c44 -dpi 600 -decibel 30 -mask _foreground_mask.pbm _composite.ppm _foreground.djvu
djvuextract _foreground.djvu BG44=_foreground.iw4

# Create the text layer that will be colored.
convert _base.tif -threshold 99% _text.tif
cjb2 -dpi 600 -lossy _text.tif _text.djvu

# Put is all together.
djvumake test_01.djvu INFO=,,600 Sjbz=_text.djvu FG44=_foreground.iw4

ibr4him
Posts: 102
Joined: 18 Oct 2010, 10:36

Re: Preserving colored text

Post by ibr4him » 15 Nov 2010, 03:08

Can this exact processing be done in any other editor or Photoshop CS5? I'm having a hard time installed ImageMagick on Mac, tons of errors.

univurshul
Posts: 496
Joined: 04 Mar 2014, 00:53

Re: Preserving colored text

Post by univurshul » 15 Nov 2010, 08:58

see notes and sample at bottom of page
Last edited by Anonymous on 16 Nov 2010, 02:27, edited 4 times in total.

User avatar
daniel_reetz
Posts: 2776
Joined: 03 Jun 2009, 13:56
E-book readers owned: Used to have a PRS-500
Number of books owned: 600
Country: United States
Contact:

Re: Preserving colored text

Post by daniel_reetz » 15 Nov 2010, 11:22

I won't get into the procedure in this thread, because I used commercial software to do it; I don't want to veer off course from the good work and service to the DIY community Strider1551 is doing here.
As a moderator, I want to make clear: It is absolutely fine to talk about commercial software and/or how to use it on this forum at any time. Alternative approaches are welcome although sometimes it *is* appropriate to start a new thread rather than drop in somewhere, but that's up to your judgment. Saying "you can do this with Acrobat too" is a helpful thing to do. Or starting another thread ("How to preserve colored text using tool Z") is also fine. There is no way that I would discourage sharing information and helpful tutorials, ever.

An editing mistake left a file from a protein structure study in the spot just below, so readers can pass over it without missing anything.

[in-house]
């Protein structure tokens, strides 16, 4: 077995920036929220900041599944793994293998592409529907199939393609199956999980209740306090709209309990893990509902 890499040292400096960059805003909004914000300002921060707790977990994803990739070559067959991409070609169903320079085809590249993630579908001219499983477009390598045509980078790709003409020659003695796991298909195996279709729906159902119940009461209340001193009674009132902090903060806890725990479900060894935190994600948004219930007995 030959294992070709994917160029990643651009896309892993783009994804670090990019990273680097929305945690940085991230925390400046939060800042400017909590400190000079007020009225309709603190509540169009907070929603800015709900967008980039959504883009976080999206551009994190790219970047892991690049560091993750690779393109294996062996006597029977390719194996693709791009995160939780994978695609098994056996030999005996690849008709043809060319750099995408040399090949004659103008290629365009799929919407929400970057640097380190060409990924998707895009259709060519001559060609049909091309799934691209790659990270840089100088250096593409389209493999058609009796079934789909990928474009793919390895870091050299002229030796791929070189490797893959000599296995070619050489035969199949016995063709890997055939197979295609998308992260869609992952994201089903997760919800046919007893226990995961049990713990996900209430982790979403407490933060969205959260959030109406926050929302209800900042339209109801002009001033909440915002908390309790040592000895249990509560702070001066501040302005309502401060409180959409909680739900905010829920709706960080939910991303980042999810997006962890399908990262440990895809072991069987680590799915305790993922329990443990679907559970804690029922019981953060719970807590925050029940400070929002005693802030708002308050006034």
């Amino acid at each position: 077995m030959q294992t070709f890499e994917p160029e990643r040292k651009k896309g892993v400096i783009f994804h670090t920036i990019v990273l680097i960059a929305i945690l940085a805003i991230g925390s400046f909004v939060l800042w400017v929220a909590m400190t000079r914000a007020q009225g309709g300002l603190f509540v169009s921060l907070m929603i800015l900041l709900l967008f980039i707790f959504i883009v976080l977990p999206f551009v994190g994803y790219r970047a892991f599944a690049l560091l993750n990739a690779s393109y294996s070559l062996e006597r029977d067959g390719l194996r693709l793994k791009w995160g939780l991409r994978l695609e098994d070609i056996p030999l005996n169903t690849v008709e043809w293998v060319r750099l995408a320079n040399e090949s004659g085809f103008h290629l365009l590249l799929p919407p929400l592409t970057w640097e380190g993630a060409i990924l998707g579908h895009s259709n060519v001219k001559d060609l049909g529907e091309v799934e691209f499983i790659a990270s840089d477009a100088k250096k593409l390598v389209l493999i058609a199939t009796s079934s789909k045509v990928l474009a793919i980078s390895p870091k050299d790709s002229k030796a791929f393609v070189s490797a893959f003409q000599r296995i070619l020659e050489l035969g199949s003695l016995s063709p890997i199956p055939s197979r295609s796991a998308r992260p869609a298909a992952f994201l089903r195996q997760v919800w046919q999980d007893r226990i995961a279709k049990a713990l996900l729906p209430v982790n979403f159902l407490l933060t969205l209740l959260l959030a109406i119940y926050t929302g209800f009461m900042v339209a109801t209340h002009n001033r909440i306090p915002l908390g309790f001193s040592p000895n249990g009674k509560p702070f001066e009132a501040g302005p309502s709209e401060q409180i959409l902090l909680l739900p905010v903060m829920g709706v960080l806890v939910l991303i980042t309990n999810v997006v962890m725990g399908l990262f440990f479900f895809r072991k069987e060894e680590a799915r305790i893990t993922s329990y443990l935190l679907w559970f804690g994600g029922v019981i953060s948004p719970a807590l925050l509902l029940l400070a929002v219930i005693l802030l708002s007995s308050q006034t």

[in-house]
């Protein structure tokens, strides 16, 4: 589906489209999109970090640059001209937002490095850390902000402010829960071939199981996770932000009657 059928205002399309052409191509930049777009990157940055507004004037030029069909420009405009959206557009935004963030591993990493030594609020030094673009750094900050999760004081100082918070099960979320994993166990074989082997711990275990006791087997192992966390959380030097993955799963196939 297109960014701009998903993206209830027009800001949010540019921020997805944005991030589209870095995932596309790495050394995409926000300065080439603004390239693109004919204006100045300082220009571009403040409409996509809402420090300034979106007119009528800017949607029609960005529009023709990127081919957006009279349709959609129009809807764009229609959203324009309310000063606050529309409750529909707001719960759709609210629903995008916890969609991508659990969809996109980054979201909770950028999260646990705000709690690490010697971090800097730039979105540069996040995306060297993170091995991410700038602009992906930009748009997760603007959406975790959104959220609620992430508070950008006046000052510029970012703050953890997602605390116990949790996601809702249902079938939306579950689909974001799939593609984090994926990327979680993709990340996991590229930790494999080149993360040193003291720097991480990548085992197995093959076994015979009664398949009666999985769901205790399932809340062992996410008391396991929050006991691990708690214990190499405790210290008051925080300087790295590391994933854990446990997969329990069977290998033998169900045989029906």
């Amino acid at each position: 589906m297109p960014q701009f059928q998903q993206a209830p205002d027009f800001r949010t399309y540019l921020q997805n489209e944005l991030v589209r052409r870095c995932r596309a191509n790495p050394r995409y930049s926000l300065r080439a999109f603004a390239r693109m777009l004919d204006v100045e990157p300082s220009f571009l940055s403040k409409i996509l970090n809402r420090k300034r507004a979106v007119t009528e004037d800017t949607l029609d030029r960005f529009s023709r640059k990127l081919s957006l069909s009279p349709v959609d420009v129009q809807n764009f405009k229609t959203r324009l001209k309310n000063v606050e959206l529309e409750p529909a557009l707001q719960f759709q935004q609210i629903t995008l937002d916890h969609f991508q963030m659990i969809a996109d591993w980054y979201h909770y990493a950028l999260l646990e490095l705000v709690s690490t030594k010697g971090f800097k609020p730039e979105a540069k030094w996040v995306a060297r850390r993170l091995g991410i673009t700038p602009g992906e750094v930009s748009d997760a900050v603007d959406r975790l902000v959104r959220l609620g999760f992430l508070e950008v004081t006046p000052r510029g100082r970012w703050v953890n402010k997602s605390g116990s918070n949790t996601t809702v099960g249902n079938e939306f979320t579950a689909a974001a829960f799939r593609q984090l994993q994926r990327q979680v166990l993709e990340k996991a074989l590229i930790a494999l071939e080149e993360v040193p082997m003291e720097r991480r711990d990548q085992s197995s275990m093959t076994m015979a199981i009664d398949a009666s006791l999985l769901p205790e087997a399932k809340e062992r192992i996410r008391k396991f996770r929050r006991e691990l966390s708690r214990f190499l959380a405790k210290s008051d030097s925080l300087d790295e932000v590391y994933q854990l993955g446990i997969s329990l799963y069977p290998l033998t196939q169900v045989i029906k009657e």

I think the important thing here is just to keep doing what you're doing -- sharing information and testing out tools. The value will be inherently apparent (already is, IMO). The whole "closed VS open" argument has been had a million jillion times all over the internet (and for good reason) -- we don't really need to repeat that here, ONLY because it has been done (and done well) elsewhere and people tend to get fighty over it.

Many people from the Open Source community (in the very broad sense) believe that closed software reduces your freedom and does you harm. I am not going to say if this is right or wrong, but it is important to recognize that software is deeply politicized. By virtue of their beliefs, they will have strong opinions and perhaps react in a way that seems disproportionate, unless you agree/can see it from their POV. However, on the flip side, these same people are often the programmers who are coding up Free alternatives to closed applications. They aren't stopping to throw stones - they are throwing stones by building things.

I'm sure my views on Open Source and Free Software are plainly visible to anyone who uses this forum. But I am deeply invested in getting people scanning as much as they can, as quickly as they can, and as easily as they can. That may mean using commercial software, which means that this forum should be the source of the best tutorials on using commercial software. I know you are among the best, if not the best source of knowledge and tutorials on that right now, so don't hold back too much. :)

ibr4him
Posts: 102
Joined: 18 Oct 2010, 10:36

Re: Preserving colored text

Post by ibr4him » 15 Nov 2010, 11:30

@univurshul,

No problem, I use PDFs only atm, and OCR doesn't matter to me because 99% of books I scan are in Non-English (Arabic, Urdu etc..).

univurshul
Posts: 496
Joined: 04 Mar 2014, 00:53

Re: Preserving colored text

Post by univurshul » 15 Nov 2010, 13:17

Alright then, no worries. Just rip it through Scan Tailor with color + equalized illumination. Compress it, bind it, done deal.